For once, I think the hype was up to par on this one. Wow, wow, wow! Can you imagine a government that forces children to fight to the death?
Katniss is a 16-year-old girl living with her mother and younger sister in the poorest district of Panem, the remains of what used be the United States. Long ago the districts waged war on the Capitol and were defeated. As part of the surrender terms, each district agreed to send one boy and one girl to appear in an annual televised event called, “The Hunger Games.” The terrain, rules, and level of audience participation may change but one thing is constant: kill or be killed. When Kat’s sister is chosen by lottery, Kat steps up to go in her place.
While The Hunger Games is definitely not the first dystopian novel to be written, but I can probably argue that it was probably the first to define the genre in terms of expectations. Dytopian books seem to be all the rage now–all publishers have to do is put the name “dystopian” to a book and it’s a sure-fire way to get sales goings. Got a novel about a girl and her angsty teenage life? Add some caste systems. Dystopian. Have a monster terrorizing a city? Add a some women-hate. There you go–dystopian. But while I’m not a die-hard fan of this series, I have to say, I am impressed.
Not bad, Suzanne, not bad at all.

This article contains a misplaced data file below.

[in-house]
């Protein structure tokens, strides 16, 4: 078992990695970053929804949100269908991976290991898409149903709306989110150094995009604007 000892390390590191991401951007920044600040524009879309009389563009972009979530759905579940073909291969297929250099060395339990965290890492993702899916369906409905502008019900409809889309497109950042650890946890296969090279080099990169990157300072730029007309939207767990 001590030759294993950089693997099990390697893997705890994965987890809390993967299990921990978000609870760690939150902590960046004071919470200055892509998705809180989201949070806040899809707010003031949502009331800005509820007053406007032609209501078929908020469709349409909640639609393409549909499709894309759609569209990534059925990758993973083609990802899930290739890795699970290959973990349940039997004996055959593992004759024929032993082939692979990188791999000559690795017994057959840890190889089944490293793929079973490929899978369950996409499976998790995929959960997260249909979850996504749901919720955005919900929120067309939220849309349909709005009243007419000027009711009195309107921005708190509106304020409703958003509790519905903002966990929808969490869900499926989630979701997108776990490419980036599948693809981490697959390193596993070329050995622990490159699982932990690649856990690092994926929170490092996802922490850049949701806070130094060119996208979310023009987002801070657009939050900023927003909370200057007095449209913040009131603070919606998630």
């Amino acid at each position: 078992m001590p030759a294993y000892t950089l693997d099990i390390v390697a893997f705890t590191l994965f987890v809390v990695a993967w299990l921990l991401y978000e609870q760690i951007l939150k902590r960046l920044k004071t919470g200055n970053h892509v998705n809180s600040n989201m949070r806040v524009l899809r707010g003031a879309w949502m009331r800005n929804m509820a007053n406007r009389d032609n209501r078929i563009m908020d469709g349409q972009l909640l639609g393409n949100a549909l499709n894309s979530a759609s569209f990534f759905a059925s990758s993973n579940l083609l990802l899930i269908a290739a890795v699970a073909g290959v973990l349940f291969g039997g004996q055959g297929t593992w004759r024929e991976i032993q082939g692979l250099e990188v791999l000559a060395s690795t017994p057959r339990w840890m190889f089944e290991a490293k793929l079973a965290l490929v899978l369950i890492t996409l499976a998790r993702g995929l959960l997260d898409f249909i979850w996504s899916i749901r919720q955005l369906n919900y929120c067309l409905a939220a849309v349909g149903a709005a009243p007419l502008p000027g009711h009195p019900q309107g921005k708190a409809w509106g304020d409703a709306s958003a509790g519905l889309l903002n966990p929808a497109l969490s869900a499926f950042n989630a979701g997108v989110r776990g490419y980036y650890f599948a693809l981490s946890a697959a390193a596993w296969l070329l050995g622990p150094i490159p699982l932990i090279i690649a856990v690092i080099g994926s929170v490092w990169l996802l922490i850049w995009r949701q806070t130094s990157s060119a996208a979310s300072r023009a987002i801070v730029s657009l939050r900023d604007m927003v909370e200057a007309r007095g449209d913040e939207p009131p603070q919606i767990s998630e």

Katniss is a memorable protagonist with real values (protecting her family, self-respect) that aren’t often seen in YA books. She doesn’t fall apart at the sight of a hot guy, nor does she let fantasies of him consume her. She has a goal and she does all she can to accomplish it. Nothing gets in the way, which is realistic if you are fighting for your life.
While I do, however, have some lingering questions about the extent of this book’s believably, I am stunned by the questions of morality and humanity that Suzanne brings to the table. How far are you willing to go to protect the people you love? Far enough to sacrifice yourself to the Games? I think it was really beautiful to say that in a world where choices are limited, where control is absolute, that the one thing that they can’t take away is love. Feelings are intangible, and I liked the idea that, within those feelings lies a degree of choice itself.
The world-building was lacking, but I’ll give credit where credit is due. I liked the idea of a dystopian future where people are separated into defining areas of wealth and power. I liked the idea of a frivolous world where people obsess about the latest trends, especially when they are so contrary to the standards of living in the outlying Districts. I was both amazed and horrified with the idea of children being chosen, out of lottery, to fight to the death.
Four paws up for:
+A great, down-to-earth heroine you can cheer for
+A smart story with an inventive plot
+Good values, good morals
+Easy, smooth writing style (first person)
+Tons of action (points for survival-type)
One big paw down for:
-Highly unlikely circumstances
~Anyone who loves dystopian, this is a must
~Not for young children, mild/inferred violence (on and off “screen”)
~Anyone who loves action
The Paper Foxes Rating
The critical review can be found here. There are spoilers, so it has been password-protected. As always, keep your comments constructive. This is only the opinion of a single reader. Type in “spoiler” for access.